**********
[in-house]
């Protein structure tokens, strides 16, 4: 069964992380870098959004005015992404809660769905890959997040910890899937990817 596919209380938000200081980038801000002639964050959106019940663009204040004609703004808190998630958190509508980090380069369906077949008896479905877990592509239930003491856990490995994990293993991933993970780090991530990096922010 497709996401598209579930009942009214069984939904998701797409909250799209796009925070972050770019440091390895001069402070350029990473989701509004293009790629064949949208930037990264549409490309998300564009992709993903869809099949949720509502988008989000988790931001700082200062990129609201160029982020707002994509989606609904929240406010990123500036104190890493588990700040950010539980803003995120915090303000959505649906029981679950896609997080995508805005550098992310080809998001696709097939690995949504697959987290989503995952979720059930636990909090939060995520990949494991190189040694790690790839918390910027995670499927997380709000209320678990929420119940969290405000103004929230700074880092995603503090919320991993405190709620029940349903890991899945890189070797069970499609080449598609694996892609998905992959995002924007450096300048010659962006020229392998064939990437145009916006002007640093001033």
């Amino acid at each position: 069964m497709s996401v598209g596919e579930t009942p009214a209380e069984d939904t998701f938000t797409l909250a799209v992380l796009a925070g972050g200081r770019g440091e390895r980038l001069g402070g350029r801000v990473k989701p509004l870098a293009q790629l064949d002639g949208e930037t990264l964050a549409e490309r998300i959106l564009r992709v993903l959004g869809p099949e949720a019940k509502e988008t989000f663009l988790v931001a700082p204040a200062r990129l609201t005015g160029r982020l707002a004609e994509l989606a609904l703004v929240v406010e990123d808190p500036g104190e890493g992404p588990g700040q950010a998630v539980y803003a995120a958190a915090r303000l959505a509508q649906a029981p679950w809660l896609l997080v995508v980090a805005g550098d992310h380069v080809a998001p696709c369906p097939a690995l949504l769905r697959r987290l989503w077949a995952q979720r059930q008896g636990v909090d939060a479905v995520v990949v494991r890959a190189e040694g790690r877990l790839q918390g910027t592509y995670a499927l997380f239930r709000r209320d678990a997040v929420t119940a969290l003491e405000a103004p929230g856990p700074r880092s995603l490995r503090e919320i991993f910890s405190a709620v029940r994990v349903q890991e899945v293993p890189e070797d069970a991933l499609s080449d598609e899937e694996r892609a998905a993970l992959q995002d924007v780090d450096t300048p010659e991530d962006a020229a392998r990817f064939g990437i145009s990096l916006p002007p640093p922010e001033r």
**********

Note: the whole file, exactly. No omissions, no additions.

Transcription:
[in-house]
């Protein structure tokens, strides 16, 4: 069964992380870098959004005015992404809660769905890959997040910890899937990817 596919209380938000200081980038801000002639964050959106019940663009204040004609703004808190998630958190509508980090380069369906077949008896479905877990592509239930003491856990490995994990293993991933993970780090991530990096922010 497709996401598209579930009942009214069984939904998701797409909250799209796009925070972050770019440091390895001069402070350029990473989701509004293009790629064949949208930037990264549409490309998300564009992709993903869809099949949720509502988008989000988790931001700082200062990129609201160029982020707002994509989606609904929240406010990123500036104190890493588990700040950010539980803003995120915090303000959505649906029981679950896609997080995508805005550098992310080809998001696709097939690995949504697959987290989503995952979720059930636990909090939060995520990949494991190189040694790690790839918390910027995670499927997380709000209320678990929420119940969290405000103004929230700074880092995603503090919320991993405190709620029940349903890991899945890189070797069970499609080449598609694996892609998905992959995002924007450096300048010659962006020229392998064939990437145009916006002007640093001033």
């Amino acid at each position: 069964m497709s996401v598209g596919e579930t009942p009214a209380e069984d939904t998701f938000t797409l909250a799209v992380l796009a925070g972050g200081r770019g440091e390895r980038l001069g402070g350029r801000v990473k989701p509004l870098a293009q790629l064949d002639g949208e930037t990264l964050a549409e490309r998300i959106l564009r992709v993903l959004g869809p099949e949720a019940k509502e988008t989000f663009l988790v931001a700082p204040a200062r990129l609201t005015g160029r982020l707002a004609e994509l989606a609904l703004v929240v406010e990123d808190p500036g104190e890493g992404p588990g700040q950010a998630v539980y803003a995120a958190a915090r303000l959505a509508q649906a029981p679950w809660l896609l997080v995508v980090a805005g550098d992310h380069v080809a998001p696709c369906p097939a690995l949504l769905r697959r987290l989503w077949a995952q979720r059930q008896g636990v909090d939060a479905v995520v990949v494991r890959a190189e040694g790690r877990l790839q918390g910027t592509y995670a499927l997380f239930r709000r209320d678990a997040v929420t119940a969290l003491e405000a103004p929230g856990p700074r880092s995603l490995r503090e919320i991993f910890s405190a709620v029940r994990v349903q890991e899945v293993p890189e070797d069970a991933l499609s080449d598609e899937e694996r892609a998905a993970l992959q995002d924007v780090d450096t300048p010659e991530d962006a020229a392998r990817f064939g990437i145009s990096l916006p002007p640093p922010e001033r």